Type 1 Diabetes

  • Frequent urination
  • Unusual thirst
  • Extreme hunger
  • Unusual weight loss
  • Extreme fatigue
  • Extreme irritability

Type 2 Diabetes

  • Any of the Type 1 symptoms
  • Blurred vision
  • Slow healing cuts/bruises
  • Tingling in hands/feet
  • Numbness in hands/feet
  • Recurring skin infections
  • Recurring bladder infections
  • Recurring gum infections


Diabetes is a group of diseases characterized by high blood sugar levels (hyperglycemia). It is caused by a lack of insulin secretion, lack of insulin action, or sometimes both. When these blood sugar levels go uncontrolled over a long period of time they can cause complications such as stroke, heart disease, nerve problems, and retina damage. Diabetes is divided into two groups: Type 1 and Type 2.

Type 1 Diabetes

Cells in the pancreas that produce insulin are destroyed, and the body does not produce insulin (the hormone responsible for controlling blood sugar levels). Type 1 is most prevalent in children and young adults, and it accounts for 5-10% of diabetes diagnoses.

Type 2 Diabetes

The body does not produce enough insulin, or the cells ignore insulin. Type 2 has a strong link to obesity and is the most common type of diabetes.


Type 1 Diabetes

For most cases, people need to inherit genetic risk factors from both parents, but not everyone who inherits these risk factors develops the disease. Exposure to certain foods, viruses, and toxins are thought to activate the genetic risk factors. Autoimmune disease also has a role to play; antibodies, whose role it is to fight external bacteria and viruses, attack and destroy the body’s cells responsible for making insulin.

Type 2 Diabetes

Lifestyle factors, such as overeating and under exercising, are trigger factors for the development of type 2 diabetes. Both may lead to the development of obesity, which causes high insulin resistance. Family history and linage has a stronger role than in type 1, as families tend to have similar eating and exercising habits. Type 2 diabetes also has a strong genetic component.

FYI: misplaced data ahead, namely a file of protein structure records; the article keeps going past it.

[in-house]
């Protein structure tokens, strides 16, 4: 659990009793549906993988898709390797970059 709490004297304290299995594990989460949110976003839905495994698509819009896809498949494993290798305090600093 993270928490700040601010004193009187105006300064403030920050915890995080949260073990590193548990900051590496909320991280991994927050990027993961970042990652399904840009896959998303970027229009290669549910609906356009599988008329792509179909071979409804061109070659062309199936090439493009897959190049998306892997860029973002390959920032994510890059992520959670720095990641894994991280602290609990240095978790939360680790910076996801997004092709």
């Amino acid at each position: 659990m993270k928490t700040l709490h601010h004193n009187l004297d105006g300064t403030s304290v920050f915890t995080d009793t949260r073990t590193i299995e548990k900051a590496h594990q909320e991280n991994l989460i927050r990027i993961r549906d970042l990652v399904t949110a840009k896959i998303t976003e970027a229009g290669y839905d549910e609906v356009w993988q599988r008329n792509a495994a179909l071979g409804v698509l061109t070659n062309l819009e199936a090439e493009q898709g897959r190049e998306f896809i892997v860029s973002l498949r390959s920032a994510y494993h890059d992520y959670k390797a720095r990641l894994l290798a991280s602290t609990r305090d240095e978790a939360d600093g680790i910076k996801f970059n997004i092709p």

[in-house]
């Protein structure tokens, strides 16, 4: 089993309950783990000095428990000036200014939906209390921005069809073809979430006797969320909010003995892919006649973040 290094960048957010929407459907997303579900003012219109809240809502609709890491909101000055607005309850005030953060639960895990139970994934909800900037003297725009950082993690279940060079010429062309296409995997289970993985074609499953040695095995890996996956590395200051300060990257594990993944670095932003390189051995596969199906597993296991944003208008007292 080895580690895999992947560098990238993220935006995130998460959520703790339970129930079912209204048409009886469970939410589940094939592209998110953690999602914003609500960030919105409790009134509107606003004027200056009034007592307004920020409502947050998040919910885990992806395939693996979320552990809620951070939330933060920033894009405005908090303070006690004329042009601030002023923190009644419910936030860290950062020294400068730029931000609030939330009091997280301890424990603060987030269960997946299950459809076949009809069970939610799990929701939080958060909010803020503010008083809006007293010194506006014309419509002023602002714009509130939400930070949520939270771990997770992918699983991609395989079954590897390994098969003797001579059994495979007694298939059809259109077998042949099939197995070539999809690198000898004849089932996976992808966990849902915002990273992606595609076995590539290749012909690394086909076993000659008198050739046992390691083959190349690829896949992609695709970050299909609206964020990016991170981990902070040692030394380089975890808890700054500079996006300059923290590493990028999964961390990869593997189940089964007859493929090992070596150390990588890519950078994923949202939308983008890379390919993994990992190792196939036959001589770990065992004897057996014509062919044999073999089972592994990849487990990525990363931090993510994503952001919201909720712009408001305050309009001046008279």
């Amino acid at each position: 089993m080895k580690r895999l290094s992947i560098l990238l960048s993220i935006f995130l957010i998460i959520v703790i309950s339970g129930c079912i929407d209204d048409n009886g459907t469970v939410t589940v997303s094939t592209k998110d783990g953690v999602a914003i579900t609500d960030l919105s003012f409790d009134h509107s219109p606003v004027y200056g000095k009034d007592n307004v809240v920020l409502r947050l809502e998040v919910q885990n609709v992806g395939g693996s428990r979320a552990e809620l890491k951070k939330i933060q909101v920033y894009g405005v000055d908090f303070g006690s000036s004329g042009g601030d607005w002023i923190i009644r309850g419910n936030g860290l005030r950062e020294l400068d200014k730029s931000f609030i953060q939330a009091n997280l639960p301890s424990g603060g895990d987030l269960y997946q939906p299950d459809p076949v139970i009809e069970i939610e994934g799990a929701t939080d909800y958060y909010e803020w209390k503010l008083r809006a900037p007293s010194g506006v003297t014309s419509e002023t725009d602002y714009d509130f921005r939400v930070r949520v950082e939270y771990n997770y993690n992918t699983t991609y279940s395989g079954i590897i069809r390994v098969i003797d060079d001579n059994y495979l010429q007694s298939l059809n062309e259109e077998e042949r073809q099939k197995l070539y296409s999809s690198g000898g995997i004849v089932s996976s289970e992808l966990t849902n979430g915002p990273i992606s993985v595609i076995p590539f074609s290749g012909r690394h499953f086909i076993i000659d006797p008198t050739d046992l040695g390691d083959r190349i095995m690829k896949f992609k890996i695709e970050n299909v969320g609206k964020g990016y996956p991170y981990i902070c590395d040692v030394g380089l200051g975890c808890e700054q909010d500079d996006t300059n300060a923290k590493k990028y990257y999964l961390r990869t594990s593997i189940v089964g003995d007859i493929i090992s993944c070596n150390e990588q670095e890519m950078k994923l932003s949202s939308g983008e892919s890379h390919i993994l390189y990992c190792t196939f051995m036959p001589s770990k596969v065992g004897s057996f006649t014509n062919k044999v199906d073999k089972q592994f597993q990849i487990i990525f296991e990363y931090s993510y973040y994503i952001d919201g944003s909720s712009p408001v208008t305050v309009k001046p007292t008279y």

Diet, insulin/non-insulin therapy, and exercise all need to be constantly monitored and manipulated to treat diabetes. The goal is to keep blood sugar at a healthy level.

Diet for Type 1 and Type 2 Diabetes

Intake of carbohydrates should be monitored to control blood sugar level. Meals should be planned in advance to achieve optimum food choices that are low in trans fats and saturated fats. Diabetics should minimize alcohol intake, and precautions should be taken to avoid low blood sugar levels.

Physical Exercise for Type 1 and Type 2 Diabetes

Regular exercise should be part of every diabetes treatment plan as it improves blood sugar control, reduces risk of heart problems, and helps with weight loss. It is recommended that diabetics get at least 150 minutes of exercise over the course of one week. Moderate to intense aerobic exercise such as running, swimming, or cycling is encouraged.

When choosing drug therapy for type 1 or type 2 diabetes, cost, risk of low blood sugar levels, side effects, effectiveness, and patient choice are all taken into account.

Pharmacological Management of Type 1 Diabetes

Long and short acting insulin is used to control blood sugar levels. It is delivered by injection into the skin 3-4 times a day or by a continuous insulin infusion pump. Diabetics keep a log of their blood sugar levels during the day, so that insulin doses can be adjusted accordingly.

Pharmacological Management of Type 2 Diabetes

Oral drugs, such as metformin (Glucophage*), can be used to control blood sugar levels. If ineffective, sometimes a combination of two oral drugs maybe prescribed. Insulin therapy is used when oral drugs are ineffective.

Additional Resources

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  • Hill, J. (2010). Prescribing in type 2 diabetes: choices and challenges.
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Page updated: January 6, 2023